New guidance published by the Serious Fraud Office (SFO) this month confirms that companies will be prosecuted under the Bribery Act based solely on the law rather than on previous guidance issued after the new law was introduced in July 2011.
Although the SFO continues to reassure companies that “bona fide hospitality or promotional or other legitimate business expenditure is recognized as an established and important part of doing business,” under its tough new stance the SFO confirms that a company will face prosecution if there is “a realistic prospect of conviction” and “it is in the public interest to do so.”
Facilitation payments – small payments made to ensure public officials carry out their normal functions – are also on the SFO’s radar. Whilst acknowledging that such payments are “endemic” in some countries the SFO states that any such payment “is a type of bribe and should be seen as such.”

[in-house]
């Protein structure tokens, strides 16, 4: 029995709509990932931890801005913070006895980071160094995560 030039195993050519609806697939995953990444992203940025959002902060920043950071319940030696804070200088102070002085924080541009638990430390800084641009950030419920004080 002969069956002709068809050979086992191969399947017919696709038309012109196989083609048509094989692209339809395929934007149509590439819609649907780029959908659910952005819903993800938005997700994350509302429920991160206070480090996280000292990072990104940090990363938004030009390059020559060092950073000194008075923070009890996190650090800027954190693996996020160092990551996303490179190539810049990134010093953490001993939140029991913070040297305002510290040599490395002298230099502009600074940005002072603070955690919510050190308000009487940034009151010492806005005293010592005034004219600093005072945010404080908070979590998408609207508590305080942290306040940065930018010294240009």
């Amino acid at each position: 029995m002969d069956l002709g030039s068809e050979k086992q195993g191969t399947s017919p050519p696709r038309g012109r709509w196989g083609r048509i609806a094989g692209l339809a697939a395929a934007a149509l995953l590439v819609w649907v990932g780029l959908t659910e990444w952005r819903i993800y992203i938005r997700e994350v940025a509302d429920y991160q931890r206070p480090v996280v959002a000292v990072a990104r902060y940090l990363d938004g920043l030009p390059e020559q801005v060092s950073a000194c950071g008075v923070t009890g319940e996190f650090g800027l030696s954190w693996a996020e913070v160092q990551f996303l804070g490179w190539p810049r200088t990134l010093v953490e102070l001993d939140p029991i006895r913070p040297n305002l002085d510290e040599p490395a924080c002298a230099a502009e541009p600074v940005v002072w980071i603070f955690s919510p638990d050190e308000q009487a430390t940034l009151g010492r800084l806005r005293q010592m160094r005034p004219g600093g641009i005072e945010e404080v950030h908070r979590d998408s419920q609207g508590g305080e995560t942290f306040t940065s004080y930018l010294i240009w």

The SFO has also changed its approach to self-reporting. Whereas previously the SFO had indicated that self-reporting would result only in civil penalties, the new guidance is clear – if there is a realistic prospect of conviction, the SFO will prosecute if it is in the public interest. Each case will turn on its own facts.
One effect of the new guidance should be to shake any notion of complacency on the part of companies brought on by the lack of any corporate prosecutions so far under the Bribery Act. An Ernst & Young Global Fraud Survey earlier this year showed that only 26% of executives believed that the Serious Fraud Office (SFO) were willing to prosecute cases of bribery and corruption.
The only defence a company has to a charge of failing to prevent bribery under the Act is for it to prove that it had “adequate procedures” in place to prevent it, based on the following key principles:
- Risk assessment
- Top-level commitment
- Due diligence
- Clear, practical and accessible policies and procedures
- Effective implementation
- Monitoring and review
If you haven’t done so already you should therfore make sure you review your procedures to prevent your business being caught out. If you are in any doubt as to how the Bribery Act may affect your business, please do not hesitate to contact us – firstname.lastname@example.org.